Researching your many options for funding your business can be time consuming. If you’re looking to start a business or take the next step and expand, you have the option of debt or equity finance.

Here are some key things to consider when deciding if debt or equity finance best suits you.

How much do you need to borrow?

The first thing you need to know is how much money you’ll need. You can get an idea of this through a number of different methods:

  • If you’re starting a business – add up your set-up costs such as rent, equipment, shop fit-out, inventory, wages and super contributions (including your own), legal and accounting costs.
  • If you’re purchasing an asset – ask for a copy of the contract with the purchase price.
  • If you’re borrowing for cash flow purposes – use cash flow forecasts to identify any shortfalls. The CommmBank financial plan template includes a cash flow template you can use to do this.

By comparing this amount to the cash you have available, you can gauge how much money you may need to borrow. To reduce financial stress, if it looks like you need to borrow a larger amount, you may want to consider ideas that can save you more money or, if you can, keep working your existing job for extra income.

Another option can be to apply for federal government grants for some new businesses.

Debt finance

Debt finance is borrowed money that you pay back with interest within an agreed time. The most common types include:

  • Bank loans
  • Overdrafts
  • Mortgages
  • Credit cards
  • Equipment leasing and hire purchase.

Advantages of debt finance

  • You have control over your business and assets as you don't need to answer to investors
  • You don't have to share your business profit
  • Some interest fees and charges on a business loan may be tax deductible – your accountant can advise you on this.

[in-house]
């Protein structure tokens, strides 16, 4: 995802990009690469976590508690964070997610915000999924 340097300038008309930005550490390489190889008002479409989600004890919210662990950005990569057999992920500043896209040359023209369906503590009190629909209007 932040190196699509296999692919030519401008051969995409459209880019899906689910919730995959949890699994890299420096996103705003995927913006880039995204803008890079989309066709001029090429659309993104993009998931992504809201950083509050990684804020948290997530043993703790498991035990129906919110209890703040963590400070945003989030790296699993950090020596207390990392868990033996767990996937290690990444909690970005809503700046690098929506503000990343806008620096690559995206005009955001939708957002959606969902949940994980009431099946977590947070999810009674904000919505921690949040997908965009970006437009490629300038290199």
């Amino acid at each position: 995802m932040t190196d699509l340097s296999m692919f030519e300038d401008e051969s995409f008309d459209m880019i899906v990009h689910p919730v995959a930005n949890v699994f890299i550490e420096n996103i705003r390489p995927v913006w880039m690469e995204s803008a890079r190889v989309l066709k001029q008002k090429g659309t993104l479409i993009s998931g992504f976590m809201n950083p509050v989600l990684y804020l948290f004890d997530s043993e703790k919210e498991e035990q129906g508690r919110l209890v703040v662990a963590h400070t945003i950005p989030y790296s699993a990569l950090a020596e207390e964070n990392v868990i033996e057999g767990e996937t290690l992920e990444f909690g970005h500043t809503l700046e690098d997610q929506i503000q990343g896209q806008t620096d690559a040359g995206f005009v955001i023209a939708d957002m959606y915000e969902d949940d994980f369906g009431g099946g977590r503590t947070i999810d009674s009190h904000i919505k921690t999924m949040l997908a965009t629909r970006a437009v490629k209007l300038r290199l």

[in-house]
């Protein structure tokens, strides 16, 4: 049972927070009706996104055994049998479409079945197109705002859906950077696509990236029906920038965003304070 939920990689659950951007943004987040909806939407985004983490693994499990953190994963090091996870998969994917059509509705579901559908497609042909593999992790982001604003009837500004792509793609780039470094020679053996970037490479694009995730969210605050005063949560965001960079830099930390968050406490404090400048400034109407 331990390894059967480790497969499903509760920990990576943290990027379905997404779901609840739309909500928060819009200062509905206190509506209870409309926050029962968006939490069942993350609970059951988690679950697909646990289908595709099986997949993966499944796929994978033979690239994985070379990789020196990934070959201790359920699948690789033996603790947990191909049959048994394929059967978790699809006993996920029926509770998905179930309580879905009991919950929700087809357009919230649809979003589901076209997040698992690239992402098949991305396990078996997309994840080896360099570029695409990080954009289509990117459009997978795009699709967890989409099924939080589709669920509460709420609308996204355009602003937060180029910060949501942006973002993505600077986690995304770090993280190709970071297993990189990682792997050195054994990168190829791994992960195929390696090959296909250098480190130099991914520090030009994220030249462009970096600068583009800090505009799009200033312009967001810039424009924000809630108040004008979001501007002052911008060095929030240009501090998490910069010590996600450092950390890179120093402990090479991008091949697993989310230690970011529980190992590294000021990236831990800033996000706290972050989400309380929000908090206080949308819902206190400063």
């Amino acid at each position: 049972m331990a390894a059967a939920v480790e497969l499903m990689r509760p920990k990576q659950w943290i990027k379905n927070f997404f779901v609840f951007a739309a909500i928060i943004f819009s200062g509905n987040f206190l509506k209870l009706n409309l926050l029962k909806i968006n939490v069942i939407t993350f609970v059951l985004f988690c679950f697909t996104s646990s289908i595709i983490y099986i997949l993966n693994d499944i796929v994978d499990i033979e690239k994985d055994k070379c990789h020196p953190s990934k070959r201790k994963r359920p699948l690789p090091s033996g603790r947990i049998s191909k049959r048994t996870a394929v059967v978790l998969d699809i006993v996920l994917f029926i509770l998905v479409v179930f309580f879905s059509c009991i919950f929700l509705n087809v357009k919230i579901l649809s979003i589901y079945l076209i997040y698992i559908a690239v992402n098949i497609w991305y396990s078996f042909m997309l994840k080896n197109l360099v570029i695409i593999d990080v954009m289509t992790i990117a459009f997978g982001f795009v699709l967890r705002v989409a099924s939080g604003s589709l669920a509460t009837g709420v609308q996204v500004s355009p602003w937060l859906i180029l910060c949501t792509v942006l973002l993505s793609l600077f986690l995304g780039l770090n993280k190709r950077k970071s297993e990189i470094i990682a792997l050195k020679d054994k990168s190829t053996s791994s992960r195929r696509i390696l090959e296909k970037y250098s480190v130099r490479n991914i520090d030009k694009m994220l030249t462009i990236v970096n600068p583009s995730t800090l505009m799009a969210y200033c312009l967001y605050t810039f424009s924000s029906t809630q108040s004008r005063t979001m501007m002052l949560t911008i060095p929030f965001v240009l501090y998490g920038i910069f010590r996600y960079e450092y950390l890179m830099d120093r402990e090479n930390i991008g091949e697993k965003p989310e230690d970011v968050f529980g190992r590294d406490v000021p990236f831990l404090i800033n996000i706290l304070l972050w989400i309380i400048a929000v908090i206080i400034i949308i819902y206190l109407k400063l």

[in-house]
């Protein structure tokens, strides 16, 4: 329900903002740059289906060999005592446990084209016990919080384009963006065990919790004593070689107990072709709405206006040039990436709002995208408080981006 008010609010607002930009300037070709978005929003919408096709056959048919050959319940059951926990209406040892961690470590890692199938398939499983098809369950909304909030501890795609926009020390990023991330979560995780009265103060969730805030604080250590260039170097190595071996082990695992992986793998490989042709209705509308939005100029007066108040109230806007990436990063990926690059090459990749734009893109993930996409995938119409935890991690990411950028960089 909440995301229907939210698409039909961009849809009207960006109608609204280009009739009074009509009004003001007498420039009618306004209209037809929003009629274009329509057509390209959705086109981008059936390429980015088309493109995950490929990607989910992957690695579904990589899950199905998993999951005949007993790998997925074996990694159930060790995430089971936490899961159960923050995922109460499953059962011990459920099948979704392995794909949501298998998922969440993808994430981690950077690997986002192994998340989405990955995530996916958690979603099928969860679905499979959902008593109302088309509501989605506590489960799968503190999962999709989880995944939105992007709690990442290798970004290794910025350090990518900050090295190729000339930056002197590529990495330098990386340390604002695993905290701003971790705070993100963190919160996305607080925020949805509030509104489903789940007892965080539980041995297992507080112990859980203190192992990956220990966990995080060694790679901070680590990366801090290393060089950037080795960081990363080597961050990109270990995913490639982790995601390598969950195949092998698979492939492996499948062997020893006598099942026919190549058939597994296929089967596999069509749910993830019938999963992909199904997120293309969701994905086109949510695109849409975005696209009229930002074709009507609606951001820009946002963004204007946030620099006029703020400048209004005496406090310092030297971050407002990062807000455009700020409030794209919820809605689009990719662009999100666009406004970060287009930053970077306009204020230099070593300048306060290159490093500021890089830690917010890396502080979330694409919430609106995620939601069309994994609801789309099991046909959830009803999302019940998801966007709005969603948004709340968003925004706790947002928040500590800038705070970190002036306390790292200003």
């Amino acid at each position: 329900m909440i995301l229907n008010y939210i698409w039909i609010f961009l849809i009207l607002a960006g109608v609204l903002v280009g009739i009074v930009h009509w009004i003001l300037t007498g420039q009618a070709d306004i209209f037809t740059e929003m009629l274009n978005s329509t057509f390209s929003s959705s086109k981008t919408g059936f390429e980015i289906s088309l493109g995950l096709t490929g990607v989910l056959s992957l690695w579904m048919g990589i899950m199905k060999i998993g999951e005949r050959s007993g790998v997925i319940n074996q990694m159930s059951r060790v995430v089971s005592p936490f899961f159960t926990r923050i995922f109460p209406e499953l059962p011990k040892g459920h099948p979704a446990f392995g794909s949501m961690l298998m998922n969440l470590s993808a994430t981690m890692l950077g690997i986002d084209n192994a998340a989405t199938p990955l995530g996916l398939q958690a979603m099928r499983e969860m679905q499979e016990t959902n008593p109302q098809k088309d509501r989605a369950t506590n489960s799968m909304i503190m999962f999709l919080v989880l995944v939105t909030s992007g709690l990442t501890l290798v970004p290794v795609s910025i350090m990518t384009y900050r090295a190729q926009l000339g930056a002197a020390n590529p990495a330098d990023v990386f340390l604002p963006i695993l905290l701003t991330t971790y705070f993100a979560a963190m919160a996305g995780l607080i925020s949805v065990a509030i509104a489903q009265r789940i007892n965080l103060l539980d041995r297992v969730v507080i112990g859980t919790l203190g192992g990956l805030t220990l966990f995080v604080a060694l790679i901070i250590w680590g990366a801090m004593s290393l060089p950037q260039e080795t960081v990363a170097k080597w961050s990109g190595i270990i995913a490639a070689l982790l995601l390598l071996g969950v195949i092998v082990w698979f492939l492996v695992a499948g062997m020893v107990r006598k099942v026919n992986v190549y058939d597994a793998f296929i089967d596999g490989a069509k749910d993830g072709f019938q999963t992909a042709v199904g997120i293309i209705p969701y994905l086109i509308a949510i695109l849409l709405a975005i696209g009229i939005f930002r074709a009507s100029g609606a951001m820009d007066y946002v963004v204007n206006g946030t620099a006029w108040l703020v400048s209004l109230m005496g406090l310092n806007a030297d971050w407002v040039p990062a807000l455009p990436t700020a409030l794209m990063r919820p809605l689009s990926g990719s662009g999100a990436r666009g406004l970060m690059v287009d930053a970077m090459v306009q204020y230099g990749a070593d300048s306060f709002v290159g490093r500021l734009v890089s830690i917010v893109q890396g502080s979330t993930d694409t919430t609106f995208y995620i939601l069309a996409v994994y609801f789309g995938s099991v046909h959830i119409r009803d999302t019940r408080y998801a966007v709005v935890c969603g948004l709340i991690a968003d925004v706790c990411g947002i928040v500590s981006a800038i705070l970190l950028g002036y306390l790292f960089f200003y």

Considerations for debt finance

  • New businesses may find it difficult to secure debt finance without accurate financial records or projections and a comprehensive business plan 
  • You’ll need to generate enough cash to service repayments, fees and interest
  • Regular repayments can affect your cash flow. Start-up businesses often experience cash-flow shortages that may make regular payments difficult
  • If you use an item as security to guarantee a loan, the item could be repossessed should you be unable to make repayments.

Equity finance

Equity finance is investing either your own or someone else's money in your business. The key difference between debt finance and equity finance is that the investor becomes a part owner of your business and shares any profit the business makes.

The main sources of equity capital are:

  • Family and friends
  • Business angels – individuals who invest their own funds (typically up to $2 million) into start-up businesses
  • Crowd funding – this relies on people to donate money to a business
  • Venture capitalists – professional investors who invest funds (generally $2-10 million) in operating companies
  • Public float – raising money by issuing securities (e.g. shares) to the public.

Advantages of equity finance

  • Freedom from debt and no repayments

Considerations for equity finance

  • Shared ownership means you may have to give up some control of your business. Investors not only share profits, they may also have a say in how the business is run
  • Accepting investment funds from family or friends can affect personal relationships
  • You may have to compete with a number of other business for funding from the same source, making it harder to get the cash you need.

What next?

See which type of debt finance may suit your business or set up a meeting with a CBA Business Banker to discuss your finance options.

Things you should know

This article is intended to provide general information of an educational nature only. It does not have regard to the financial situation or needs of any reader and must not be relied upon as financial product advice. You should consider seeking independent financial advice before making any decision based on this information. The information in this article and any opinions, conclusions or recommendations are reasonably held or made, based on the information available at the time of its publication but no representation or warranty, either expressed or implied, is made or provided as to the accuracy, reliability or completeness of any statement made in this article . Commonwealth Bank of Australia ABN 48 123 123 124. AFSL and Australian Credit Licence 234945.

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